With US Soccer Federation’s announcement of their new development initiative we can officially start the clock on Jurgen Klinsmann’s era as Technical Director. The naming of Tab Ramos as U-20’s head coach may has been the first high-profile decision, the new program which includes a sizable improvement in youth and three areas of focus: assessment, development, and competition, will be his legacy.
The announcement on Monday came almost a year to the day that Klinsmann signed his 4-year extension as US Men’s National Team Head Coach and was bequeathed the title of Technical Director. In that time, Klinsmann garnered more headlines with his criticism of Major League Soccer and their youth development than making gains inside the Federation. In the press release both U.S. Soccer President Sunil Gulati and Klinsmann referred to this move as step forward separating the eras. The first prong of the plan is an autopsy on the program’s past.
A consultant firm will be hired to assess the US program “against other soccer powers and gain a better understanding of where it currently stands…” Some of the issues with the US developmental system have already been identified and will be addressed in the two other elements of the plan, but this independent evaluation may be able to locate the overlooked cracks in the federation. The worst case scenario for the USSF and the soccer community at large is that the biggest obstacle to improvement lies outside their control. Most notable being state and federal child labor laws to prevent academies from gaining revenue from the selling of player contracts, which is standard practice in other countries. The absence of this revenue stream pushes development costs in terms of higher fees to the parents of the players. At least the Federation recognizes the cost of training as an issue and is committed to provide some relief to parents.
The second bullet point under the player Training and Development element established that USSF will increase the funding for the Development Academy Scholarship Program. While this scholarship assists with the several dozen affiliated academies across the country, the overwhelming percentage of the country does not have an USSF tied academy in driving distance. The cracks are filled by private academies (if you’re fortunate enough) without release for the pay-to-play model. Speaking to a college coach with links to a private academies, a parent could be spending up to $6,000 for training in hopes to at least recoup their investment in a form of a partial college scholarship. If student-athletes don’t play spring club soccer, there is almost zero chance to be recruited by a Division I school as college and high school seasons fall within the same time frame. If the Federation and a number of college coaches get their way, this problem may be resolved.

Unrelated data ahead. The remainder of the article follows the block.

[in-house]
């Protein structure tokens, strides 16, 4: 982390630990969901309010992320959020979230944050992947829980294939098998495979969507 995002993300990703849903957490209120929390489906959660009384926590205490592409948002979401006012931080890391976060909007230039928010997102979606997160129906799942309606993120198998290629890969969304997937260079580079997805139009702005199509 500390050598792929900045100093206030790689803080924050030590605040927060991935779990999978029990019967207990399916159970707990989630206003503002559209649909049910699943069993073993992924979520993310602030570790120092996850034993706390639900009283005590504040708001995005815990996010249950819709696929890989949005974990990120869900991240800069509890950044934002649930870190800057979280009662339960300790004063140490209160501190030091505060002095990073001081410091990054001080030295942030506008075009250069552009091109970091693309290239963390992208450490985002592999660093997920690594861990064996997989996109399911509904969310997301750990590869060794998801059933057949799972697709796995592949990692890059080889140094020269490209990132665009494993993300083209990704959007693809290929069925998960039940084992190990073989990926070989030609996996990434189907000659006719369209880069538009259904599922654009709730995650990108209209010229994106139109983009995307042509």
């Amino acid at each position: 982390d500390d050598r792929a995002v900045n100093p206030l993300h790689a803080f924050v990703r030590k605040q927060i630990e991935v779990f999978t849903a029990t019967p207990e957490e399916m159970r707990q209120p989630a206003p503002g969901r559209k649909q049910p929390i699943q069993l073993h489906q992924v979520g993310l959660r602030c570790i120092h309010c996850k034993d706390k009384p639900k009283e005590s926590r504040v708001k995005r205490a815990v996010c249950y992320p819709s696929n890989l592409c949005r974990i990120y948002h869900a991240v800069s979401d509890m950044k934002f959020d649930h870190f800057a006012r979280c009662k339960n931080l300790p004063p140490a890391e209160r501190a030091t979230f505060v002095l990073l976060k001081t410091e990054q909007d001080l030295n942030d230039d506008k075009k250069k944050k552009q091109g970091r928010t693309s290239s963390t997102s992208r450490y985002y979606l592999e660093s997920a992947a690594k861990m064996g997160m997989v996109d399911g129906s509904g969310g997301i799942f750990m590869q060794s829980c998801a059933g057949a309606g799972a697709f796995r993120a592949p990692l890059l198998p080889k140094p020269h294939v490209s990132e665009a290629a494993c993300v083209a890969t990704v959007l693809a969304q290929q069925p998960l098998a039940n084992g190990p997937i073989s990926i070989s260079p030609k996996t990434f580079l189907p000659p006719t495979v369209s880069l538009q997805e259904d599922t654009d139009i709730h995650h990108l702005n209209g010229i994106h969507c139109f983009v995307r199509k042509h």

The press release named former Chivas USA President Nelson Rodrìguez as the National Team Advisory Services’ Managing Director in charge of negotiating the change in the college soccer schedule with the NCAA. As a former MLS executive Rodriguez is certain to have an eye on how the change to a protracted schedule will impact the MLS season. Nevertheless, it is a move advocated by many stakeholders including MLS and top college coaches. First and foremost it is a health and safety issue as frequently college teams will do a two games in a three day stretch, multiple times a season including the opening weekend of the tournament and the College Cup Finals. Despite Rodriguez being named as the USSF lead man, Klinsmann might have to use his platform as the Senior USMNT coach to force a resolution between the several stakeholders. It will be interesting to see if Klinsmann can build bridges between the soccer establishments rather than just burn them.
Klinsmann’s plan is not just an outreach to players and parents, but coaches as well. Two new levels of coaching licenses will be implemented one at the lowest (F License) and highest end (Pro-License). It is likely the new Pro-License won’t please many at most high profiled coaches. Of course their fees will be covered by their employer. Just like pay-to-play fees for parents, there is a border to entry with coaching licenses. The life of a soccer writer in the US may be the only thing less glamourous than the life of a professional soccer coach not in fulltime employment of a Division I school or professional club academy. Good news for youth coaches is the Federation has added new youth national teams with fulltime staff.
The final element on the planning started the youth evaluation process earlier with a U-12 program and fills in the gaps with a U-16 and U-19 teams. This creates two uninterrupted tracks odd and even birth year tracks from U-14 to U-20. With the U-12 program beginning in 2016, the full scope of Klinsmann’s program may not be realized until the 2030 World Cup. Of course, it would be absurd to believe this program as originally laid out will remain for 14 years or that Klinsmann would be the Technical Director for another 15 years.
All the previous movements were baby steps compared to what Klinsmann and Gulati have announced this week. A 50% raise in all the teams’ budget across the board and the commitment to lower the pay-to-play schemes are a big step forward. The US Soccer Federation is now in Klinsmann’s hands. Let see if he can fulfill the vision he laid out 3 years ago.